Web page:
Please Help Me Find A Better Explanation

I do not like making accusations of dishonesty. I have done so plenty of times, but each time I did, I first put significant effort into trying to find an alternative explanation. Today's post is for that. I have encountered data with properties I cannot explain. I am hoping someone can find an explanation for me that isn't, "Someone fabricated data."

For those who don't know, I have been examining a PhD dissertation by one Kirsti Jylha due to its misuse of correlation calculations. I came upon this dissertation because it claims to demonstrate climate change deniers possess certain characteristics, using a methodology I have criticized others for using. I suggest you read a recent post of mine for some background information on why "statistically significant correlations" like those published by Jylha mean nothing. For a hugely simplified explanation:

There are a lot of ways of describing this approach. When I've previously said correlation is meaningless, I used an example in which I demonstrated a "statistically significant" correlation between belief in global warming and support for genocide. It was completely bogus. I was able to do it because I used the same approach the authors used. Namely:

1) Collect data for any group of people.
2) Determine views that group holds.
3) Find a group which is "opposite" the group you study.
4) Assume they must hold the opposite view of the group you studied on every issue.

This will work with literally any subject and any group of people. You can reach basically any conclusion you want because this approach doesn't require you have any data for the group of people you're drawing conclusions about.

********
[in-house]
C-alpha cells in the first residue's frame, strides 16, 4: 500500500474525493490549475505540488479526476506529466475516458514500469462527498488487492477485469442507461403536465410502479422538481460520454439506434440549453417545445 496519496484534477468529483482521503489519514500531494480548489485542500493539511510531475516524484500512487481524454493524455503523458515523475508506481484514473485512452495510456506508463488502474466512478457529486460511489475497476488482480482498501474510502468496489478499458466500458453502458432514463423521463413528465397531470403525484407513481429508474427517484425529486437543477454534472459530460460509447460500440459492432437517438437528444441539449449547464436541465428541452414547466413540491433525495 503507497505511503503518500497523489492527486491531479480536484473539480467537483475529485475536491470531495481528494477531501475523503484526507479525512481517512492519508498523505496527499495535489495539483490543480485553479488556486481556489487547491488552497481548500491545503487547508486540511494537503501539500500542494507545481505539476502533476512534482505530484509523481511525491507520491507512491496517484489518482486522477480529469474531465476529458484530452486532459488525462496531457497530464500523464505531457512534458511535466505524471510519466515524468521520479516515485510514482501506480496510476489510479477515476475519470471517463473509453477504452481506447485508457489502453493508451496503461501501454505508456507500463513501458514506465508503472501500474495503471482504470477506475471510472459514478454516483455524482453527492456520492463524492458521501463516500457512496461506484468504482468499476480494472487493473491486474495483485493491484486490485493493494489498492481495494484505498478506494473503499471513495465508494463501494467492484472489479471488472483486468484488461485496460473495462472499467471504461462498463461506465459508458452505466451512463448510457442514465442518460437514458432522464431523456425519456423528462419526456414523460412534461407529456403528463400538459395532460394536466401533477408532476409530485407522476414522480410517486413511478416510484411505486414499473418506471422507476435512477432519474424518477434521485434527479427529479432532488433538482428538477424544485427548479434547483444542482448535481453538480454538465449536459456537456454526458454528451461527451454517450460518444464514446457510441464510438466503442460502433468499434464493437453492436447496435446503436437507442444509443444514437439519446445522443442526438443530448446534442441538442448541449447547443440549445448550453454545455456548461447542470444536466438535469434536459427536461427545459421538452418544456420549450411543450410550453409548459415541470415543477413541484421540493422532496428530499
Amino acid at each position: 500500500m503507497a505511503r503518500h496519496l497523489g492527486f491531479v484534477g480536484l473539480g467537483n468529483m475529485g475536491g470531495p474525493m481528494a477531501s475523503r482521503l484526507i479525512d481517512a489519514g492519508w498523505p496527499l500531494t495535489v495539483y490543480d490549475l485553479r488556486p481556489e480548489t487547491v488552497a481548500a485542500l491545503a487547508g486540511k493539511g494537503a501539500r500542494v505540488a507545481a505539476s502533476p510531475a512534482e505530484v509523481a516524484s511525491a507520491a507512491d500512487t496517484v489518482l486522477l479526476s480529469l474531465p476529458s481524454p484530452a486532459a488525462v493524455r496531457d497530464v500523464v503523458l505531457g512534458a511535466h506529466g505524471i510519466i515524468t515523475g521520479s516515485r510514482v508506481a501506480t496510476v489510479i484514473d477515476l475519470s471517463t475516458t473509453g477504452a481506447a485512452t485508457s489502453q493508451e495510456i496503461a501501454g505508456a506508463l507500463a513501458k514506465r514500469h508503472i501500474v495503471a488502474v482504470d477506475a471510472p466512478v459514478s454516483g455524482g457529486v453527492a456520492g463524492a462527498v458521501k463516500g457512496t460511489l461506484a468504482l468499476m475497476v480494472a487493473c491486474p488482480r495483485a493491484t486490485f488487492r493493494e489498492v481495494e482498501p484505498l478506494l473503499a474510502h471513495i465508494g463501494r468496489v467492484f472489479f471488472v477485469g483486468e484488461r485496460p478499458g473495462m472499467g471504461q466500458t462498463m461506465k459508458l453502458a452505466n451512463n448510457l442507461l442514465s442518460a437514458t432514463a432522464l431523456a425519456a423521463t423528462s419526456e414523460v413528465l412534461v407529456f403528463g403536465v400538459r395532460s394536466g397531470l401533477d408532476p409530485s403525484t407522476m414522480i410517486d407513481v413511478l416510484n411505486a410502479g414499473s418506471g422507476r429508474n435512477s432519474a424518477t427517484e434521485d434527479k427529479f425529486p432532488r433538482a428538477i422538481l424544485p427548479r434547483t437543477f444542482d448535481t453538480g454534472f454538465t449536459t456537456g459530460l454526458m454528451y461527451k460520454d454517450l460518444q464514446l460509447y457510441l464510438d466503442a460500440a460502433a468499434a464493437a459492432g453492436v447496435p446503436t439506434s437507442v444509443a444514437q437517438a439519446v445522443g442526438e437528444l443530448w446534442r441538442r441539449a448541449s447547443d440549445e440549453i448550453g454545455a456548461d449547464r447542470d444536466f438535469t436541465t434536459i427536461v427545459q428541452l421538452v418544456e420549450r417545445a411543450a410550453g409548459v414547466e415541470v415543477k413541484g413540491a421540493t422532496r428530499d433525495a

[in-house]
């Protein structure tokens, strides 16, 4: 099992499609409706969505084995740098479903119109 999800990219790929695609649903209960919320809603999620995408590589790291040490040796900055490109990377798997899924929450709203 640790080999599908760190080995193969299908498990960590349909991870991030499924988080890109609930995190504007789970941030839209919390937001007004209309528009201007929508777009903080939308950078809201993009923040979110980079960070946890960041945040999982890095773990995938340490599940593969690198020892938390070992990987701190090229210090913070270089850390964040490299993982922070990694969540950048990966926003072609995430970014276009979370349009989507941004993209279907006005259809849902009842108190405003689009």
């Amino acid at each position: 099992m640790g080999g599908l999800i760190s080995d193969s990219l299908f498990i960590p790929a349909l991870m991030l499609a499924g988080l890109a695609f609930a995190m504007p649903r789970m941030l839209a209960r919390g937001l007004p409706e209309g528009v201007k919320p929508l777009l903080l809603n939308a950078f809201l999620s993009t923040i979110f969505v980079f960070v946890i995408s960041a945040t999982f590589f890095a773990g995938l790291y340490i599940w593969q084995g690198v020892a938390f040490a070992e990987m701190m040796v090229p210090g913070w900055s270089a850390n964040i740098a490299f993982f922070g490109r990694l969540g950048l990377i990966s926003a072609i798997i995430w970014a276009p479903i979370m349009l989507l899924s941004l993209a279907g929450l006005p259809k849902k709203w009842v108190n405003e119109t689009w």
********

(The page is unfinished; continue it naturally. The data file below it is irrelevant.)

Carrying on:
I'm not going to rehash any of that today. I'm not going to harp on other points I've made before, such as the fact Jylha and others performed a study to examine how they could change people's views on various issues, including global warming, while not bothering to ask people their views on global warming prior to conducting their experiment. These issues are worth consideration, but I don't want to get bogged down.

Instead, I'd like to ask a simple question. Before we get to it, let's consider what the second paper discussed in Jylha's dissertation has to say about the demographics of its survey respondents:

The sample consisted of 221 participants (aged between 18 and 72 years, M = 28.45, SD = 10.78, 66% women) who were recruited by announces on a webpage, notice boards and face-to-face.

A previous paper discussed in the thesis had 60% females in one study and 68% females in another. I hadn't thought too much about it at the time, but this second paper seeks to find correlations involving variables like "empathy." It is well known women will tend to respond to surveys as being more empathetic than men.

I don't know if research has determined whether this is because of actual differences in how empathetic the two genders are. It might be due to things like social biases where men feel answering questions in certain ways would be "unmanly." It doesn't really matter. What matters is the authors published this table of correlations:

Without saying anything about what effect their skewed gender sample might have on their results. If women are more likely to show "empathy" in a survey and there are twice as many women as men, the dataset will be skewed to show more "empathy" than if the genders were evenly distributed. If there were similar gender biases in other variables, that could easily skew the results of a correlation table like this.

To test this possibility, I started by replicating the table. I loaded the data into R and created a correlation table of my own:

                    ID cc_denial   SDO Nature_dominance System_just pol_orient Domineering Empathy Openness Anxiety_avoid   Sex
ID                1.00     -0.04 -0.07             0.13        0.01      -0.11       -0.08    0.09     0.00          0.04  0.01